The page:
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USG University Address talks transparency, mental health awareness

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During the USG State of the University Address, USG President Gerard Basalla reflected on the organization’s first semester and discussed its goals for 2017.  Credit: Lantern File Photo

With one half of their term officially behind them, Undergraduate Student Government President Gerard Basalla and Vice President Danielle Di Scala spent Tuesday evening reflecting on the past semester during the USG State of the University Address.

The invite-only event was held in the Great Hall Meeting Room of the Ohio Union, and involved a dinner catered by University Dining Services followed by speeches from USG’s chief of staff, vice president and president.

Annie Greer, USG chief of staff and a fourth year industrial & systems engineering, started off the event by reiterating the theme put forth at the beginning of the school year: “Reach up, reach out, reach forward.”

“Reaching up is about strengthening our relationships with each other and developing as individuals simply so that we can do our job and do it well,” Greer said to the audience. “Our vision was and is to make USG a family, so that our members feel accepted, valuable and empowered.”

Greer emphasized the organization’s commitment to this theme by citing structural changes intended to make USG more accessible and transparent. She mentioned the creation of liaisons intended to create relationships with student organizations around campus, as well as the monthly public forum and revamping of the USG website.

“Something the student body has asked for year after year is transparency and, this year, we set tangible initiatives to prove our commitment to transparency as an organization,” Greer said. “We hope that the student body has noticed our increased efforts to hear their voices and we will continue to ‘reach out’ as the Spring Semester begins.”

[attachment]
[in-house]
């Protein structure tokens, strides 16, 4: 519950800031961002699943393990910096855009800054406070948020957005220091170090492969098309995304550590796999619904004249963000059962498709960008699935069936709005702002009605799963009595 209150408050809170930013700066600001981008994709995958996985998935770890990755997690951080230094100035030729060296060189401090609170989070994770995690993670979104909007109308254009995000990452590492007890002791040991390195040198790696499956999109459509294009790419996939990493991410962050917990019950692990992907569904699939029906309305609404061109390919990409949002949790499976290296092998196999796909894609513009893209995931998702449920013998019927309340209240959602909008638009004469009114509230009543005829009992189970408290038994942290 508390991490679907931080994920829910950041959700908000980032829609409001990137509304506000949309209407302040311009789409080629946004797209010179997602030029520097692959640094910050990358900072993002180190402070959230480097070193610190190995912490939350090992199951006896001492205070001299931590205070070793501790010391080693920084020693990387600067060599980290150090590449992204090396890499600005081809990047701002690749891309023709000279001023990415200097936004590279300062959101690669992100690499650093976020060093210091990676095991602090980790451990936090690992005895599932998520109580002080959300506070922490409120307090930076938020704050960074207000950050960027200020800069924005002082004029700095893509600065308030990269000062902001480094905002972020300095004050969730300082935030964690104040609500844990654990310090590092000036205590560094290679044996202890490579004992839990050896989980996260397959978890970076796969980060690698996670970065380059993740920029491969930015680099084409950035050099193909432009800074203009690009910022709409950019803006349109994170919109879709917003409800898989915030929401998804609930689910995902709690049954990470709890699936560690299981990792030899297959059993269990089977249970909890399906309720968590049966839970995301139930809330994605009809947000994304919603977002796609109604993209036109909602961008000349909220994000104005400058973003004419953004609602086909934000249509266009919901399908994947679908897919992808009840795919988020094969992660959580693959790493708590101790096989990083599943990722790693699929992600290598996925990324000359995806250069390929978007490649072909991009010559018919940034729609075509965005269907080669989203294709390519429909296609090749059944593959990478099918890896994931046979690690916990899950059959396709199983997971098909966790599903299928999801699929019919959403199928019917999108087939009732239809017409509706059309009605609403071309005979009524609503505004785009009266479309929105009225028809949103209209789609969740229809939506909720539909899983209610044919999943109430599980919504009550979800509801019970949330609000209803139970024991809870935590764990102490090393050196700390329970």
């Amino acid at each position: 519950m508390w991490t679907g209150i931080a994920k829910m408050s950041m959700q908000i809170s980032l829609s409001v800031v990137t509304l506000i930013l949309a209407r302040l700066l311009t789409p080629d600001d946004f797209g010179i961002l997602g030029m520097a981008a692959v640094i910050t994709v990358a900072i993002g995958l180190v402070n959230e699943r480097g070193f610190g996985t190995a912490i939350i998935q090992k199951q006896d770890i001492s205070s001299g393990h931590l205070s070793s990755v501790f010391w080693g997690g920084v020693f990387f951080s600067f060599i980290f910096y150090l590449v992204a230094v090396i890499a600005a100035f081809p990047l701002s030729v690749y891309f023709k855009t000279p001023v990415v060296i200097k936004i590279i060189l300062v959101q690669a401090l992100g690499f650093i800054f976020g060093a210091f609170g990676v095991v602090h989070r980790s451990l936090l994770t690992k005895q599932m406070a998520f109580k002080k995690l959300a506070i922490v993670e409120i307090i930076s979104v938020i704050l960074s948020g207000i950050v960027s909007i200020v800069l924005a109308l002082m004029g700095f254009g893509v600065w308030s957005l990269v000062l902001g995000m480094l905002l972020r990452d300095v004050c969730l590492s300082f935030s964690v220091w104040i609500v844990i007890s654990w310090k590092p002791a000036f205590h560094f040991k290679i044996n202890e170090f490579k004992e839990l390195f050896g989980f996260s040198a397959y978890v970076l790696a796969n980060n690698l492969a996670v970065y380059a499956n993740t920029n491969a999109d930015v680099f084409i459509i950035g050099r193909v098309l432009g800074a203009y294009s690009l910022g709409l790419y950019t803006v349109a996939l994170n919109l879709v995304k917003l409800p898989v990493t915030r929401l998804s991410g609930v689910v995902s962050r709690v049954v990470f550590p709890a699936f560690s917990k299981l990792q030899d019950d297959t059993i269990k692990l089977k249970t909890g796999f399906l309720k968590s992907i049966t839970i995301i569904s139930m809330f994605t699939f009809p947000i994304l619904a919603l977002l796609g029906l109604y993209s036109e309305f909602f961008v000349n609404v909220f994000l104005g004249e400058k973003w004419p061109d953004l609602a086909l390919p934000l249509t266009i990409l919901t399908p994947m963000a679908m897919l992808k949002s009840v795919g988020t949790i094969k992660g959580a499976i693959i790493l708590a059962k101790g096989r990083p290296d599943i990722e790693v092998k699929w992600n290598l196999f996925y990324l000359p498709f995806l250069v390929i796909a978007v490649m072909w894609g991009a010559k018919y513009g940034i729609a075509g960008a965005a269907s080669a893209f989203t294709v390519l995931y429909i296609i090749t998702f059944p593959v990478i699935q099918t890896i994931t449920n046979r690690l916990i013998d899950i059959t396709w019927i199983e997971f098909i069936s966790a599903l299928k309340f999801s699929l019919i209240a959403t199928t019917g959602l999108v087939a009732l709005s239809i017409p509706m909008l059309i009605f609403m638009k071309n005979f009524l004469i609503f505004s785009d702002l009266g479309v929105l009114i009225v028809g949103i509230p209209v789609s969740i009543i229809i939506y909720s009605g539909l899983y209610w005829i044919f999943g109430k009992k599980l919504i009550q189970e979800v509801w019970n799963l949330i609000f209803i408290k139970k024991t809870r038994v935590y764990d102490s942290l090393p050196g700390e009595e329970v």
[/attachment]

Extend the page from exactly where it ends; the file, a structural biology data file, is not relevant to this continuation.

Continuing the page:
Basalla echoed the importance of the student voice when he described his vision for USG.

“We’ve taken the approach that USG is supposed to represent all students, by being a mouthpiece for our student body, sharing our perspective with administrators, faculty, staff and the Buckeye community,” Basalla said to the crowd. “By revamping our internal structure and making our organization more transparent to others, we have created an organizational structure that fosters the ability to work well with every member of our community.”

Basalla continued his speech by highlighting resolutions and initiatives that he felt showed the progress USG has made over the course of the year. These included the organization’s work on textbook affordability, the End Hate OSU initiative to end hate speech on campus, and working with and updating the OSU mobile app.

Special emphasis was placed on the “unprecedented feat” of passing the resolution to place a mental health disclaimer on course syllabi. The resolution passed unanimously in the University Senate last November. The implementation of the mental health disclaimer, which will include the Office of Student Life’s Counseling and Consultation Service’ address, phone number and website, comes after more than two years and three resolutions on the subject, with the first two attempts resulting in the drafts expiring before the end of the semester they were put forth.

Basalla said that USG is committed to mental health and combatting the stigma that surrounds it.

“To those Buckeyes who are struggling, you are not alone. Your stories matter and you matter,” he said.

The speech also touched on some of the things USG wishes to accomplish in 2017 including a “Time for Change” sustainability event to encourage the importance of environmental conscientiousness, continued work on diverse student and faculty enrollment, and combined efforts with faculty toward textbook affordability.

Basalla concluded the event by saying that he hopes his speech will move past the tradition of a recap and reflection and instead act as a call to action.

“This new year gives student leaders the opportunity to reevaluate our goals, work across the aisle with peers across the country to transform the world,” Basalla said.

2 comments

  1. —combatting the stigma ???

    I think you entirely miss the point: You educate people who hold that prejudice you do not offer them validation.

  2. Harold A. Maio, retired mental health editor

    —combatting the stigma ???

    I think you entirely miss the point: You educate people who hold that prejudice, you do not offer them validation.

    Harold A. Maio, retired mental health editor

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